Took a piece of walnut I milled and found this strange marking when I ran it through the planer.
This ran for the length of the piece that was 24" long, from end to end.
I think I know what caused it but wanted to hear what you guys think.
I have never seen anything like that before, but I'll bite. It seems to be perfectly centered around the pith and my guess is the tree grew into it. So I'm going to say some kind of ribbed tree protector (to keep deer from rubbing it, and/or rabbits chewing it). The tree grew into that shape before the protector was removed, and once removed, the tree resumed normal growth.
The only time I've seen walnut marked up with iron stains is from ants/metal, but that line looks like a 24" tree wrap (assuming it is only 24" long). Unless the ants got up into the tree wraps or it was galvanized hardware cloth. A fun wood whatsit for sure.
How about a gang nail plate...the kind used to join two pieces of wood with all the little protrusions to anchor the piece. In this case, it could have been used to help anchor a piece of lumber to the tree for a swing or hammock or even a fence gate.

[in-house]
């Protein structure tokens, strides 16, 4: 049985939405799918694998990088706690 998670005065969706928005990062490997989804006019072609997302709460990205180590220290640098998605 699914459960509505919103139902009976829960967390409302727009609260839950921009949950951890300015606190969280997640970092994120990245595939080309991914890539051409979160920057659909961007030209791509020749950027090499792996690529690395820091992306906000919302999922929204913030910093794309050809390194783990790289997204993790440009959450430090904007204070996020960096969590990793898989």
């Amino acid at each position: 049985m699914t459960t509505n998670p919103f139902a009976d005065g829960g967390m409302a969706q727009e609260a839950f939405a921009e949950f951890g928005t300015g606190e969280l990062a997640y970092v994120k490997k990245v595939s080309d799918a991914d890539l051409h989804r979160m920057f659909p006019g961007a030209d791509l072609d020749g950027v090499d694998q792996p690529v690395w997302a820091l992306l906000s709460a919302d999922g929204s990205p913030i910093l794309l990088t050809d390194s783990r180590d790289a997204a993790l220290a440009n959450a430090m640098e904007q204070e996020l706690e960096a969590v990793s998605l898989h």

Believe it or not, my guess is a woodpecker! You can see the holes on the sides -- I see it a lot in up in New York. Up here they're usually made by a yellow bellied sap sucker, Sphyrapicus varius. They peck the holes and then gobble up any insects that land in the sap with their harpoon shaped tongue.
I've studied plenty of Yellow-bellied Sapsucker pecks in wood over the years, and you can usually see the dimple which matches the end of their beak.
Also, while they can peck down through thick or thin bark, they usually don't go beyond the cambium layer, since beyond there, in the sapwood, it's water going up to the leaves, while the phloem which will contain the sugars produced by photosynthesis in the leaves, is in the inner bark.
When lightning strikes a tree, to the naked eye, we may perceive it as one big flash of light as big around as a garbage can, when actually it is a bunch of rapid pulses that may not be any larger than your finger, that when surrounding a tree, may be following little streams of water flowing down from the leaves and branches above. Since the water is a better conductor than air this is a ready path.
When those little trickles of water instantly turn to steam, the explosive expansion outside the bark can deliver about the same type of injury as whacking the bark with a big hammer. It can break the cells in the cambium layer in strips up and down the length of the tree, sometimes in little lines like this, or sometimes blowing wide swaths of bark clear off, as well as blowing out big chunks of wood if it goes inside.
It is hard to tell from your pics, since your depth of field is in the wrong place.
If these are intermittent scars, I'm also thinking it might be a climbing deer stand which has little prongs that stab into the tree as the hunter ascends and descends a tree.
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